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All this discussion on Waterfalls and bass response has me itching to try something new.  And it irritates me to no end that my friend Keith has managed to find room for additional treatments!  So, I have one remaining space in my listening room that I can use to add additional traps.




Note the space immediately below the flat panel, behind the center speaker.  I currently have a couple of old 2" ATS panels there to hide some cabling.  The ATS panels are cosmetic only and are not contributing to controlling bass ringing at all.

I have been investigating the Scopus Tuned Membrane bass trap .  These come in three flavors, tuned for 40Hz, 70Hz, or 100Hz, and are 24"x24"x4.25" (10.25" for the 40Hz model).  I am considering four panels, placed vertically on their edges, along the space below the flat panel.

I need opinions on which model to choose.  My Waterfall and Spectrogram graphs were posted earlier.  GIK is recommending the T-40 model.  However, if my focus is on music, which doesn't really have content down to 40Hz, wouldn't I be better off with the T-70?  Has anyone had experience with the Scopus trap, or tuned membrane traps in general?  And finally, based on my measurements, do I really need more traps (other than to keep up with my friends)?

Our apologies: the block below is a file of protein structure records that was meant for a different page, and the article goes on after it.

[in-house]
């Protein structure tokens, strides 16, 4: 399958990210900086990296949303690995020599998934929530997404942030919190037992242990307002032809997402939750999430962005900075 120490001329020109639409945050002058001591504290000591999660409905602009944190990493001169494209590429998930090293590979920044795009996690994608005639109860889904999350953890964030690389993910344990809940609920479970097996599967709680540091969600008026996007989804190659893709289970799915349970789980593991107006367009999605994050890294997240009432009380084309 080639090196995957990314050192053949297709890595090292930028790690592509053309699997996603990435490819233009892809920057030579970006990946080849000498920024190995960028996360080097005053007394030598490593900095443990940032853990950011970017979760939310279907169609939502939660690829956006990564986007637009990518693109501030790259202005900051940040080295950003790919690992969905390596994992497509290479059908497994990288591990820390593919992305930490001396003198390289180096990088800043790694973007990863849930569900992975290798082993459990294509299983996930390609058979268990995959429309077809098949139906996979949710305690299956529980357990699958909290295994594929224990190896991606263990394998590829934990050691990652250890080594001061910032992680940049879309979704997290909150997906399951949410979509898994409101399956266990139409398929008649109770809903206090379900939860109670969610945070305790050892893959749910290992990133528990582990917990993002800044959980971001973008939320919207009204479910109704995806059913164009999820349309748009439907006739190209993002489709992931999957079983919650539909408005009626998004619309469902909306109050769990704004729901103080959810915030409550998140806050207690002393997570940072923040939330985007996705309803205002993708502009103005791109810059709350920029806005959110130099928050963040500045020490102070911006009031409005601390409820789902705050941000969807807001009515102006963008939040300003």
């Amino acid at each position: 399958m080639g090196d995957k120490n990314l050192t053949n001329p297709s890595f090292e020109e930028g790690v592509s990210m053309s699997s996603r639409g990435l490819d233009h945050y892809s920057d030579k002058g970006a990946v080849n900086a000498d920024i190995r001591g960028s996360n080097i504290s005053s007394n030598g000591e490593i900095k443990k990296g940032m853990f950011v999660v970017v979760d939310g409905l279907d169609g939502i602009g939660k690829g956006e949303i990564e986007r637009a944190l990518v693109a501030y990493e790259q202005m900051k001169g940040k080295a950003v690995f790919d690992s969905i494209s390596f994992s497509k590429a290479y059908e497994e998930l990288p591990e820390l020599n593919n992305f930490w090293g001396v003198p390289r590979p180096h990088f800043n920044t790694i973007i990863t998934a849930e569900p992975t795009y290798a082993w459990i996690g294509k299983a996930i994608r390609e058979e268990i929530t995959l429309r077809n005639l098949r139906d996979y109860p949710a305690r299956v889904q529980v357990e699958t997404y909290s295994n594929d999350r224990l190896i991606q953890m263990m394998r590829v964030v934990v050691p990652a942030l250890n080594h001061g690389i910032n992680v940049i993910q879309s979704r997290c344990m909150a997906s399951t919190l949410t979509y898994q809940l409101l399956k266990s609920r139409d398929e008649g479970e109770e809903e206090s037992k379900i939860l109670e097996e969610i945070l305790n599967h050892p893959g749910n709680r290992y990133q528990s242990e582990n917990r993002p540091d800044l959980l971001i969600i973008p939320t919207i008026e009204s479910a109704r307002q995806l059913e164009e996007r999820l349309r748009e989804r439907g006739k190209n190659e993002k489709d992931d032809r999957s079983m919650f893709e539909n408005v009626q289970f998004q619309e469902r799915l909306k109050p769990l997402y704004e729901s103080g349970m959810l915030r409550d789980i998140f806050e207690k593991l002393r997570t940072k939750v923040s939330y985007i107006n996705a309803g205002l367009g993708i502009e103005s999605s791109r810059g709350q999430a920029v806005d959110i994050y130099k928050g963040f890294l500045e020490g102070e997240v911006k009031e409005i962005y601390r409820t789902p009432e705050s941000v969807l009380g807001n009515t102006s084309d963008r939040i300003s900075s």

We all know Keith's motto, "You can never have too much woofage".  Should there be another motto, "You can never have too much bass trapage"?

Jerry,

First of all I'm so proud of you!!!! I thought we'd never get past talking ONLY about broadband bass traps! biggrin.gif

Tuned traps are more complicated, more expensive to buy, harder to build, and harder to place, but absolutely do the job where most of the time it's not feasible to use pink fluffy.

Here's some information for you.

First, if you want a simple solution and have more money than time or interest I can absolutely recommend GIK.

However, if you like to tinker and want to spend maybe 5-10% of the cost and have the absolute minimal amount of tools and skill, you're in luck.

The same calculator I linked to above also models perforated panels/Helmholtz absorbers.

I took the liberty of creating two models for you to compare just so you can see what is possible.

Here's the list of things you need to make these.

2' x 4' pre-cut handy panels from Lowes/HD
2-by standard lumber from same place
Some 1x2 furring strips (scraps will even work) to keep the insulation in the spot you want it)
Glue/clamps
Drill/drill bit


That's it.

In your case you don't even need fabric or paint to cover these because you can just put your 2" panels in front of them for a perfect fit, great looks, and to still absorb the higher frequencies so you don't lose anything (re: absorption) you have now.

Look here at what you can accomplish. PERFECT absorption at 50hz (this is just an example as I figured since I was taking the time to make the model I might as well make it for my own one remaining problem frequency biggrin.gif )